Have you or your foster parents ever tried to contact your CW? What do you get when you call? Voice mail...right? Do they return the call in 24, 48, 72 hours? Never! It's weeks later, maybe.
Number one thing for me would be - How DFS and CPS is funded and managed.
CPS is a government run agency. Like most any govt agency, they have to show they have a requirement to support the funding and that they are managing the "expected" numbers efficiently. This creates an unofficial "quota" of children in care within the county. After all, there is a limited number of foster homes any state can fund, a limited number of CPS agents and social workers. These numbers have to be managed. All government agencies run like this.
When they have too many kids on the system, upper mgmt will push cases quicker then expected to close the case in order to reduce volume and make the department appear like they are functioning efficiently. This meaning, they risk reuniting a child with an abusive parent or relative before the parents "plan" is completed (or even started), or place the child with a relative before a homestudy is complete (hoping for the best), or fast-track the TPR process so the foster parents have the option to adopt (or not). They need to reduce the numbers.
When there are too few kids in the system, in order to secure and justify enough funding for the next year (and keep their jobs), CPS agents are instructed to become more aggressive in investigations and include things that would normally be dismissed. Such as, a disorderly home or surroundings, and less cooperative parents. We're all heard and read about CPS agents removing children and making a ruling based on very silly things - like calling a home with dirty dishes in the sink, an unfit habitat for children. When you read outrageous reports of CPS aggression against a family, my guess is that 9 times out of 10, it's because they need to increase the numbers.
End result: CPS isn't "all about protecting the best interests of the kids and families". That's just what they want people to think. It's about using kids as an excuse to maintain acceptable statistics. If you do a little digging on google, you'll find dozens and dozens of EX-social workers that support this claim. It's the number one reason why social workers quit!
CPS / DFS also needs to be more diligent, and investigate a private agencies motivations when presented with 3rd party reports. A somewhat new practice that is emerging is private (for profit) agencies are becoming underhanded in securing adoptable babies through foster care.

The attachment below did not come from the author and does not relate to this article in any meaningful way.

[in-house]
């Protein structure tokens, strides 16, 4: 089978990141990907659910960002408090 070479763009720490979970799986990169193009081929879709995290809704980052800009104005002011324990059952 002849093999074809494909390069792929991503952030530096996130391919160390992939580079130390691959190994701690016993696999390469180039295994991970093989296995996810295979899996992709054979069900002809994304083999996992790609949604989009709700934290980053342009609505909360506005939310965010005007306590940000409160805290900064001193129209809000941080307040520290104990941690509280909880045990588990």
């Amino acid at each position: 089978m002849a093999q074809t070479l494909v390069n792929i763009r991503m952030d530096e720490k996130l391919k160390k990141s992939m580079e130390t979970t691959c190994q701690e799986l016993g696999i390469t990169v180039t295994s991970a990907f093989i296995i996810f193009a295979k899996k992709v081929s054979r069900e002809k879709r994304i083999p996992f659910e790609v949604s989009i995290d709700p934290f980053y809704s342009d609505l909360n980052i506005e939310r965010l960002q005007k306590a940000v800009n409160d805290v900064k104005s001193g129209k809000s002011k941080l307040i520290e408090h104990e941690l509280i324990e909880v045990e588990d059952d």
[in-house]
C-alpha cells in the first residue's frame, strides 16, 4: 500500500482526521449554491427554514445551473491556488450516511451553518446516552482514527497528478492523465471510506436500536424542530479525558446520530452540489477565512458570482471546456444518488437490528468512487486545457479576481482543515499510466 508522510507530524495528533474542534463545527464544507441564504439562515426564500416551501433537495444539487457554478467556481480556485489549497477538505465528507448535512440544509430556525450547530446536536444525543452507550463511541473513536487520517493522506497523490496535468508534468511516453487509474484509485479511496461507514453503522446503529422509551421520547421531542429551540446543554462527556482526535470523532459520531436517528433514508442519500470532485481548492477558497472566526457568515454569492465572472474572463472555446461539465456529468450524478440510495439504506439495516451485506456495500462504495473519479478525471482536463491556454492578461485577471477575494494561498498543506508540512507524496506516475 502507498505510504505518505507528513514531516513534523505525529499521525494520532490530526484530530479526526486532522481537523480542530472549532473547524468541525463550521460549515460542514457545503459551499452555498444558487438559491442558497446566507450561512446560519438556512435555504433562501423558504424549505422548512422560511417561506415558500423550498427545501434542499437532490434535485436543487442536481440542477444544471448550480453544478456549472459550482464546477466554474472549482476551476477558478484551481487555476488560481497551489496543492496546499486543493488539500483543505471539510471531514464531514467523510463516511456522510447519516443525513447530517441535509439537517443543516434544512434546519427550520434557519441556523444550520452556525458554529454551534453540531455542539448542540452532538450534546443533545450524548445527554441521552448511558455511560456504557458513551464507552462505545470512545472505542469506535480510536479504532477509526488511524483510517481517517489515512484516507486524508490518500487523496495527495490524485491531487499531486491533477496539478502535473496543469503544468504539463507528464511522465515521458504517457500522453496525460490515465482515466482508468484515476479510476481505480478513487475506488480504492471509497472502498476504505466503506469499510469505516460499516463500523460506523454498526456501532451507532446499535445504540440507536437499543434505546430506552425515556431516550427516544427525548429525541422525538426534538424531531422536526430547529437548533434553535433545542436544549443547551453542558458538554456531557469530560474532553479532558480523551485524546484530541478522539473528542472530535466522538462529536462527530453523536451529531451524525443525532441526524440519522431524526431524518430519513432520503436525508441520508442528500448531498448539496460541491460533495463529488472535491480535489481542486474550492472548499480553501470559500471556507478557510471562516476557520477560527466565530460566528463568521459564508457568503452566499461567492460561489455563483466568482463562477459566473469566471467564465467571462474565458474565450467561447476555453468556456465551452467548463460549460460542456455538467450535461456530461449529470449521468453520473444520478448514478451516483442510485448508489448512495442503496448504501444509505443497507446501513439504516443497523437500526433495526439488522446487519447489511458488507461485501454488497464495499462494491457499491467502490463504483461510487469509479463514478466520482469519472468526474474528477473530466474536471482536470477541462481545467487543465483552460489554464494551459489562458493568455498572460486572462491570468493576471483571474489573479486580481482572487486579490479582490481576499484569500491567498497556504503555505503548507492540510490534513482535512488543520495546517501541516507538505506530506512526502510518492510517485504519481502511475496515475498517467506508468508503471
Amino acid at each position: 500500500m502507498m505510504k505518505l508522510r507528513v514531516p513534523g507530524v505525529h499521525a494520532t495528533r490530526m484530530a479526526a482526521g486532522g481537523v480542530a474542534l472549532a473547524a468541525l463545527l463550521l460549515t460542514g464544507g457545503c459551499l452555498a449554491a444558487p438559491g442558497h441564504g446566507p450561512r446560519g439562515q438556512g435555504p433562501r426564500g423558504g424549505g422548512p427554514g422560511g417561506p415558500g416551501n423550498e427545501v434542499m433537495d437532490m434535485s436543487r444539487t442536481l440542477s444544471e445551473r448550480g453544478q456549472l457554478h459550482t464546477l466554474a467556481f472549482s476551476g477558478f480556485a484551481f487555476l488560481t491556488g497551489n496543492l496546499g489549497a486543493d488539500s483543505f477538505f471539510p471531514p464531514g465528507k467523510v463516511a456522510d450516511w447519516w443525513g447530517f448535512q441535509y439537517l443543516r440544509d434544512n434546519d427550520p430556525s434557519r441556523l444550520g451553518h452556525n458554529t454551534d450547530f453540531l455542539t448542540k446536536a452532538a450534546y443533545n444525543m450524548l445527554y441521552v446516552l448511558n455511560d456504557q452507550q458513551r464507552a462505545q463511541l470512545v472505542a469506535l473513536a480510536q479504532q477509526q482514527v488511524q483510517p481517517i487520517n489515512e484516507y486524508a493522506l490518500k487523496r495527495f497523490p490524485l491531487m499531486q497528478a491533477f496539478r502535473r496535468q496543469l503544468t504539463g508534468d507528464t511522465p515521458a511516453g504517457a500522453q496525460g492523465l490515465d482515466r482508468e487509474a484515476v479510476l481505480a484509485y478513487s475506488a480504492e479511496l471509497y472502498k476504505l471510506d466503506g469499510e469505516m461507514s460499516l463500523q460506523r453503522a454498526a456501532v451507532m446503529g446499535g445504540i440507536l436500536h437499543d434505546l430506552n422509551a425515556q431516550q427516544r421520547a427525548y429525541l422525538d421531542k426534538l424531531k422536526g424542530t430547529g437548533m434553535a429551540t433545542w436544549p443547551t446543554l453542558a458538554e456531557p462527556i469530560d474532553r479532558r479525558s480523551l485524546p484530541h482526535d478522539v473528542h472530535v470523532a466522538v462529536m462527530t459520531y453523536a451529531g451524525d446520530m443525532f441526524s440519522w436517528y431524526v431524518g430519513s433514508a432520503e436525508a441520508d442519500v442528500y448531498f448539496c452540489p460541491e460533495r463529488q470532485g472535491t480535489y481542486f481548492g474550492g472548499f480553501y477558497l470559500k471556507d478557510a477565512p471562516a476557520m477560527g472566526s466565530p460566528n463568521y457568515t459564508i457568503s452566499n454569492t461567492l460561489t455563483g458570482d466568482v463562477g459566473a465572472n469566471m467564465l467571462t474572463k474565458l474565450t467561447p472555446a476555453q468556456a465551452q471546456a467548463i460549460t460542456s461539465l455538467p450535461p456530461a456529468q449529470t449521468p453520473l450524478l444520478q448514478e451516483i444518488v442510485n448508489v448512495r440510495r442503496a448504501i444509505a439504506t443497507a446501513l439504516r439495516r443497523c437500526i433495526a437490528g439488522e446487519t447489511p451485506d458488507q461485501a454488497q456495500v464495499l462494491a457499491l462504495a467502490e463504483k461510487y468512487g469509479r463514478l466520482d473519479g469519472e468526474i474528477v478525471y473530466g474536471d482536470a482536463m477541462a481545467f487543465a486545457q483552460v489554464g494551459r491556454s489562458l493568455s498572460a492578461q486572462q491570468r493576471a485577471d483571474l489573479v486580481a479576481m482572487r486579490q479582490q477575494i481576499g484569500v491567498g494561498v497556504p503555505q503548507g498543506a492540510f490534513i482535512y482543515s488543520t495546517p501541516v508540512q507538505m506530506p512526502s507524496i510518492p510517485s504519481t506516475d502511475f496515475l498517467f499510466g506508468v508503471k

Licensed adoption agencies can request a list of adoptable placements. If that agencies is licensed by the state, this is legal and typical, and the names of the foster parents are often included with this list. (i have verified this with a couple of now ex-foster parents) With this information, an agency can legally hire a private investigator to try to dig up dirt on the foster parents themselves, beyond that of the original homestudy or background check. They present their findings (justified or not) as "mandated reporters" to DFS.
Heres the catch. They only seem to do this to foster parents that have "newly adoptable infants" (most likely white infants), and they always seem to have a parent "ready and willing" to take the child if DFS decides to remove the child from the current home, pending further investigation. After all, they know that any claims against a foster parent by law must be investigated. End result, the agency get's PAID, and has a happy client, DFS is protected by "following proceedures", and the original foster parent - no matter how good they may be - are left to twist in the wind, broken hearted, and with ZERO legal protection or representation. The ONLY agencies that should be able to adopt children through foster care should be NON-PROFIT agencies. If you remove profit from the equation, you remove the primary reason for corruption.
Number two on my list would be that funding be made available for foster youth to join athletic programs and youth programs beyond those that are offered in public schools. Such as competitive swimming teams, gymnastics, soccer leagues, etc. The cost of these programs is typically beyond the reach of many foster parents, and is excluded from any stipend or allowable reimbursements.
I can go on and on and on. But those would be my highest priorities.
@Andersen: Aftercare ETV's, scholarships and grants ARE available to foster youth! The problem is they don't tell anyone they exist. The child needs to find them, and apply for them themselves. (which I can tell you is a major PITA every semester!!) They aren't "offered" and often hidden from view. I attend a University. My tuition, books, and even my room/board costs are 100?overed. I don't have any student loans.
Answered By: Wildgrl - 2/12/2011